By Olga Imbaquingo – Special for El Tiempo Latino
The idea of the newspaper in the classroom is not new, but it is great if, thanks to the news, chronicles, reports and interviews, you learn a new language, in this case Spanish.
From the mailbox next to a bus stop or from the stalls in a market or a library, El Tiempo Latino has been infiltrating, in the good sense of the word, the classroom and the portfolio of students’ homework.
En el aula is the source of news about the Hispanic community, the showcase full of new words; and, the source of phrases, characters and stories for those who are already more advanced.
Two experiences exemplify the influence of El Tiempo Latino in the classroom. The most recent is “Spanish in our community”, an online teaching program from Montgomery College; and the other is the teaching plan of the Spanish Literacy Center (CENAES).
The two schemes share the same desire: that their students, in the first case professionals and retirees; and, in the second, workers, they join the group of 600 million people who speak the language, with which the great Spanish poet, Miguel Hernández, wrote “Elegía Segunda” and the Cuban Silvio Rodríguez, made it a song.
Nick Olcott, actor, director, screenwriter, started studying Spanish three years ago because there is a Latino community in Maryland that he wants to know more about. “From the beginning, El Tiempo Latino was important to my learning, I would go to the stores in my neighborhood and if I found it, I would take it. I started reading it and discovered that it was very useful, because I find out what is happening in my community and in my country ”.
Olcott, who is retired as an assistant director of the University of Maryland Opera, tried to learn Spanish from newspapers in other countries, but got lost in acronyms, dialects, names, and subjects he knew nothing about. He went to Montevideo for four months and also became disoriented between local expressions and elitist language. And what about radio and television? Better not to insist “they speak very fast,” he says.
With El Tiempo Latino you know what and who you are talking about.
“The style is clear and understandable. As it should reach a wide audience, from different countries, social classes and levels of education, it is written in non-specialized Spanish and without dialects, which is why I find it useful and easy to construct grammar. It is wonderful to learn Spanish by informing me of what is going on around me ”, says Olcott.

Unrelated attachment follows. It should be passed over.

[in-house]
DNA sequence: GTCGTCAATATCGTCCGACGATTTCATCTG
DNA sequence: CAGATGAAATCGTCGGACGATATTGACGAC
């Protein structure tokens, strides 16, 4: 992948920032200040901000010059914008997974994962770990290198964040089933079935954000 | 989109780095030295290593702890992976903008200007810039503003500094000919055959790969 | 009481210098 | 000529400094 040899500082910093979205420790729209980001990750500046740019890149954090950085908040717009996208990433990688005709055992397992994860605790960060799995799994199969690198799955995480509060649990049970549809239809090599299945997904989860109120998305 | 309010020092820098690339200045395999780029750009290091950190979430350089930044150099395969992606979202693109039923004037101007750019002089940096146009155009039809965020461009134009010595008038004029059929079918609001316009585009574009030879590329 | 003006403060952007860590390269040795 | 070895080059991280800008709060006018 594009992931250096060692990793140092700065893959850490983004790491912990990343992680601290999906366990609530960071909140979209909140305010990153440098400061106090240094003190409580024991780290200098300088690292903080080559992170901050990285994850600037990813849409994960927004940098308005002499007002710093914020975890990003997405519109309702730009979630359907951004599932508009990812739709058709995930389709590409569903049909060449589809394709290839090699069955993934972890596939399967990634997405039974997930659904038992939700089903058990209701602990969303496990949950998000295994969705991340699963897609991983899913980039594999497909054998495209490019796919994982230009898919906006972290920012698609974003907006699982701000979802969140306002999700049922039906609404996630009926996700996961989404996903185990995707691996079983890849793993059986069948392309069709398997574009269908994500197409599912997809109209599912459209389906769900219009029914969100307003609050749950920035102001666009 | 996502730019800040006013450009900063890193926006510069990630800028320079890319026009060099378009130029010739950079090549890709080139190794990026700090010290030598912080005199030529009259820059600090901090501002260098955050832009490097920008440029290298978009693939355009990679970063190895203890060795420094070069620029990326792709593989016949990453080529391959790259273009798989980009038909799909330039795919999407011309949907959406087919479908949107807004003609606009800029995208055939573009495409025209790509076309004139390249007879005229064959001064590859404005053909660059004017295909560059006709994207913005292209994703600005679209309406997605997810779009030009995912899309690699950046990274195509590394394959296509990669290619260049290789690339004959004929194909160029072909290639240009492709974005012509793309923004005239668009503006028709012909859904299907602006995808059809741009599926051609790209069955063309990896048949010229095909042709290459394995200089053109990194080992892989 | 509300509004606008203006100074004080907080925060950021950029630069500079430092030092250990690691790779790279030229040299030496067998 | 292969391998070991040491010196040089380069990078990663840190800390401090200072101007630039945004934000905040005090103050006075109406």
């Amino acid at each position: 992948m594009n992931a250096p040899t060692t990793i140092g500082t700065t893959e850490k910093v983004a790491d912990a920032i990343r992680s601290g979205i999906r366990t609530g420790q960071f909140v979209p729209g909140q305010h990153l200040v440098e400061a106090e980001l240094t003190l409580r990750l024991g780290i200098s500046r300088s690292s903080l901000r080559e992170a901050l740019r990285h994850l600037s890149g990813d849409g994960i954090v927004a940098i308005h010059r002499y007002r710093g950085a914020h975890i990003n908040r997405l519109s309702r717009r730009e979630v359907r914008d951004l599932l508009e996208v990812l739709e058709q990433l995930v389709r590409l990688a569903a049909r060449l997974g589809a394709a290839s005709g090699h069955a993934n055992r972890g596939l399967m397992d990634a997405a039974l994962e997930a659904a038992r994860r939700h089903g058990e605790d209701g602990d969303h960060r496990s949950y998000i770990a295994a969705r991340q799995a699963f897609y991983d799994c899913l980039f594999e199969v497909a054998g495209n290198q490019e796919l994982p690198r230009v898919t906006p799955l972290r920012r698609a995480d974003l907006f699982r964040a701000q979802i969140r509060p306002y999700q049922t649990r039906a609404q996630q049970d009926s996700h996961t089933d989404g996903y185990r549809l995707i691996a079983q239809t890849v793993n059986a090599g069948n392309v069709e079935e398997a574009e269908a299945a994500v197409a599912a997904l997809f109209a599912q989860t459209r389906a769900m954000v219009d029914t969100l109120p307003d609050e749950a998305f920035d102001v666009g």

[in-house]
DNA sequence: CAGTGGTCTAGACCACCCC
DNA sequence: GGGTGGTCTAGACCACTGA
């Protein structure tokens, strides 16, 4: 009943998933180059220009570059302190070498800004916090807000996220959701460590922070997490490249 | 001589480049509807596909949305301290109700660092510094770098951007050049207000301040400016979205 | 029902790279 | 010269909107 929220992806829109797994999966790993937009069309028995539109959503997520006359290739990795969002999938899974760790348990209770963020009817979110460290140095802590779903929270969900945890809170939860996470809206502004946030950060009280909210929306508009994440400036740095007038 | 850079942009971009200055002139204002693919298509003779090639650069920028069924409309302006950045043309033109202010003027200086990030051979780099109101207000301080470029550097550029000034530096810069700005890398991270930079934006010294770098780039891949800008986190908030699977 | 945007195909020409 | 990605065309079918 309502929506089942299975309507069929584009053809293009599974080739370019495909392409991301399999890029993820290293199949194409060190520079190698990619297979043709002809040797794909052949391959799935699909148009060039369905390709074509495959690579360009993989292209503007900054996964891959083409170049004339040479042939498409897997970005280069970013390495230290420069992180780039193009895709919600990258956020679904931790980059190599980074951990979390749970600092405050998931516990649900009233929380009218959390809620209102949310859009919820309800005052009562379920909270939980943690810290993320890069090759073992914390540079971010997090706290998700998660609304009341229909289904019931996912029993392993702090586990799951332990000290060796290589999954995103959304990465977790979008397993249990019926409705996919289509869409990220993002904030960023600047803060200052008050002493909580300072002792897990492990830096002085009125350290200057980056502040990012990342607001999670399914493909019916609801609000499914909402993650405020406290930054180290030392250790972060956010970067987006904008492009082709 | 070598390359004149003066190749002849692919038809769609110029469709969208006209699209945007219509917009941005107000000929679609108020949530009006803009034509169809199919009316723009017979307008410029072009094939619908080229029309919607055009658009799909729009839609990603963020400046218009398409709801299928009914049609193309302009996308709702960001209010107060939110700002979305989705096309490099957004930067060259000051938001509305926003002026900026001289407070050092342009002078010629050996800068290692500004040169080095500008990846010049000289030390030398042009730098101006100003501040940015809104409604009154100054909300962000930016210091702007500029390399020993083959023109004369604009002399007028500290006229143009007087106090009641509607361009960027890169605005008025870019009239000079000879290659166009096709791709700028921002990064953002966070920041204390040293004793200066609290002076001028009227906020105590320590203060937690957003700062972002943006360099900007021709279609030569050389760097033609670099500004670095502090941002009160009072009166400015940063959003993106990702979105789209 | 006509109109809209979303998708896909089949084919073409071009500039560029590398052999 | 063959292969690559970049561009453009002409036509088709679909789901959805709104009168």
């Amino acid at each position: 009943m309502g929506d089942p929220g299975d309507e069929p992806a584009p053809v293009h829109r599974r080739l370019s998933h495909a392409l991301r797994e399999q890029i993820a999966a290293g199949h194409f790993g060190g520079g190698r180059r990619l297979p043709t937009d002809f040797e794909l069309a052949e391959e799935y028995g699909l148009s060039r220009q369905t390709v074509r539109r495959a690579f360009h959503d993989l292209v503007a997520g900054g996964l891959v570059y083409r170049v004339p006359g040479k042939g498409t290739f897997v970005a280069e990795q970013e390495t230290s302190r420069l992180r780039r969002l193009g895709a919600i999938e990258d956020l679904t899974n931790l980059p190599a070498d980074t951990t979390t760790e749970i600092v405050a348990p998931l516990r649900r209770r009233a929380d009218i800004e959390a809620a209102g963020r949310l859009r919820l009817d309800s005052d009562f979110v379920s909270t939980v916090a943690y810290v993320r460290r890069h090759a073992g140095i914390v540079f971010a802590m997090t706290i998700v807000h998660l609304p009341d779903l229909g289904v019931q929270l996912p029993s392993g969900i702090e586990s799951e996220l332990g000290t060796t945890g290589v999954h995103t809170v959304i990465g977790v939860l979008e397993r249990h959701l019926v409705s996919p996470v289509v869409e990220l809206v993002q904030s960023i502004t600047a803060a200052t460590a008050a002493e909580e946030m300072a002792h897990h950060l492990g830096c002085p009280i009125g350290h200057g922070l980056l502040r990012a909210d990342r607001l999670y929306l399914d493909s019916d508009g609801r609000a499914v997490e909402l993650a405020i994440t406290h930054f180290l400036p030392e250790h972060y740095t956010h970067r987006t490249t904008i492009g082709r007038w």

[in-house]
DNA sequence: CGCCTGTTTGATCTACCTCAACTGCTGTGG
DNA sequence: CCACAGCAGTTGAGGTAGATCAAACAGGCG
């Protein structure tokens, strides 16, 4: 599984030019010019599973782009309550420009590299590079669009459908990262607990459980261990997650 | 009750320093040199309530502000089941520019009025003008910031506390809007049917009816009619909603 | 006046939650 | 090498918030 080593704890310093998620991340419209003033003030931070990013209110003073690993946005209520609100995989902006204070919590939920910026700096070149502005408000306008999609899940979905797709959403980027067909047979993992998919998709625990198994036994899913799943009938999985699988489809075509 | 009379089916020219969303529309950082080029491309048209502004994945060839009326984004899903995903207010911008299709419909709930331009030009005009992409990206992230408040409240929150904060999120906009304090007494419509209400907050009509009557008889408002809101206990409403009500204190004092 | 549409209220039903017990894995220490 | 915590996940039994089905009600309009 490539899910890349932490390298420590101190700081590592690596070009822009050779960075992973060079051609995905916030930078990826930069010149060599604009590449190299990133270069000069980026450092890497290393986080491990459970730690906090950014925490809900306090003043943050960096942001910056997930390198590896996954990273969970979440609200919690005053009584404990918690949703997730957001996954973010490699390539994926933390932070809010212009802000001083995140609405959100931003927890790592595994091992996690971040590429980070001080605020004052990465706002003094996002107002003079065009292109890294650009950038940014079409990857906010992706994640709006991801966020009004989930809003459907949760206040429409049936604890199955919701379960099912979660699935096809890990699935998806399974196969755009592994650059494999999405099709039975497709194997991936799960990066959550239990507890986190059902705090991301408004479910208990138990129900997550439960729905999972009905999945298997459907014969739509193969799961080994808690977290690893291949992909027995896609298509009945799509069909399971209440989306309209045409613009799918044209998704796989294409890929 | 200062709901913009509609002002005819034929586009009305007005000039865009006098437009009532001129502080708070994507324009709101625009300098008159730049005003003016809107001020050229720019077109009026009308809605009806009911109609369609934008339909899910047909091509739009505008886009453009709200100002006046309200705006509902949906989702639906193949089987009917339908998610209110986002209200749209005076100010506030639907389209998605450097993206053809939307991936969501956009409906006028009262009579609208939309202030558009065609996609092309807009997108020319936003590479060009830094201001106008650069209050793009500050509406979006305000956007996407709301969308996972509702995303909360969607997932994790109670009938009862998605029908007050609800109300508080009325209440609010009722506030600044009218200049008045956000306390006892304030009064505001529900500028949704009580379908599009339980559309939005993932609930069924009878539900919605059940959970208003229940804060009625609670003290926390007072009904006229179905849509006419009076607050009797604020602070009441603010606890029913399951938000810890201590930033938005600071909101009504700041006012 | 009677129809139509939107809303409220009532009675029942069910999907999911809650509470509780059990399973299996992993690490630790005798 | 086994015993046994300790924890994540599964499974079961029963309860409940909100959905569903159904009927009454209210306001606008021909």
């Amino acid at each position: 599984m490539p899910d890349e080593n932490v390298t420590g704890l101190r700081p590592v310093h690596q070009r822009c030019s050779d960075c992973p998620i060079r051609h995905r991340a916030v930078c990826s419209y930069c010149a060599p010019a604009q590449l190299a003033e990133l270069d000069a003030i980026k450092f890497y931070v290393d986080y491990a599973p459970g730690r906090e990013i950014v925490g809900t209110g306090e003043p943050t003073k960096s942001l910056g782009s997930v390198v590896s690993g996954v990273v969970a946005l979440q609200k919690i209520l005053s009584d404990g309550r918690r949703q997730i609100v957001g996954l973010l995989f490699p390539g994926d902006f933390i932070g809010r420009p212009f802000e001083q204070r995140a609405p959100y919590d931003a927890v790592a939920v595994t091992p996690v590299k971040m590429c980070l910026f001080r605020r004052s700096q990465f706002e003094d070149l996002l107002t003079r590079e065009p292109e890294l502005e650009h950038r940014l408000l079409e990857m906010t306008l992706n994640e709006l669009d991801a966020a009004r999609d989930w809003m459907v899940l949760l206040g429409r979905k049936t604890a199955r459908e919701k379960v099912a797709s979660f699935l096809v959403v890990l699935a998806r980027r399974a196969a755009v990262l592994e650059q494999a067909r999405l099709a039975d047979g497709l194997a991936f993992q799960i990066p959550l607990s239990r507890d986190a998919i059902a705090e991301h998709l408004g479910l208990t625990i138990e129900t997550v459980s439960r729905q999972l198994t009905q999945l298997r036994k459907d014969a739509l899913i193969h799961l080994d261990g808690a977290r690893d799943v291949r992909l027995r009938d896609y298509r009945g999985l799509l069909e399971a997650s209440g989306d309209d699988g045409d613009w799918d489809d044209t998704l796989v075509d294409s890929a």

That is one of the reasons why Rosanne Skirble, teacher of the program “Spanish in our community” made El Tiempo Latino an indispensable component in teaching.
In his classes, more emphasis is placed on dialogue than on the rigor of syntax or semantics.
“Our goal is to get to know the community better, it is not a grammar class. In the first hour we use the newspaper to generate a conversation about a staged topic ”.
The second hour they chat with a Hispanic guest, it can be a poet, a nurse, a folklorist, theater people or a defender of immigrants; many of the guests leave from reading the news published by El Tiempo Latino. “It is important to meet other people, the newspaper has served me for that purpose,” says Skirble.
The students have the task of attending the classes, for now virtual, with the digital reading of an article in Spanish from the Washington Post and another from El Tiempo Latino. Skirble encourages them to talk about what they have read to raise the quality of the conversation.
When Skirble created the Spanish Club, his students met at the Long Branch Public Library in Silver Spring. In that center of knowledge, El Tiempo Latino had a guaranteed attendance. Skirble students could use a headline, a story, or an advertisement.
That face-to-face learning program was closed due to the pandemic.
It all started, she says, with the fact that the Latino population contributes 20% of the flour in Montgomery County’s demographic pie, while an estimated one million Hispanics live in the metropolitan area. Skirble found that El Tiempo Latino had the most cultural information, news, education, health and notices.
That is why he asked that his copies always be in the library for his Spanish Club classes. When the opportunity to teach this language arrived at Montgomery College, the displacement of El Tiempo Latino, as one of the resources to learn Spanish, was assured.
Also guaranteed is your presence in the CENAES Spanish literacy program. It is useful for beginners to cut out letters and vowels and form the alphabet. That is what Juana López did. “I collected letters from the newspaper, compared them with others and memorized.
‘Yes I can, yes I can’ he would say to me and yes I could, thanks to the patience of the teacher Sonia and Don Mario ”. Before Spanish, she only spoke Mam, an aboriginal Mayan language from her country, Guatemala.
In 2003, Mario Gamboa, director of CENAES, began to teach Spanish classes with just a blackboard, a pair of scissors and El Tiempo Latino as a pedagogical resource. “We cut out the headlines, we separated the letters. Actually, the newspaper was my first tool in the first months ”.
Still at least once a month they cut out and identify words; read short sentences, identify capital letters, punctuation marks, and spellings. In the third step they read and analyze a short story. “For that the newspaper serves us, to communicate and educate. CENAES thanks El Tiempo Latino for their unconditional support ”.
From the side of the shore of those who already defend themselves with Spanish, Olcott has another reading of what El Tiempo Latino is for. “During the elections, for example, the newspaper offered a perspective that we gringos find incomprehensible, that many Latinos voted for Trump. His articles helped me understand that Latinos are not monolithic and that not everyone is concerned about the problems of immigrants ”.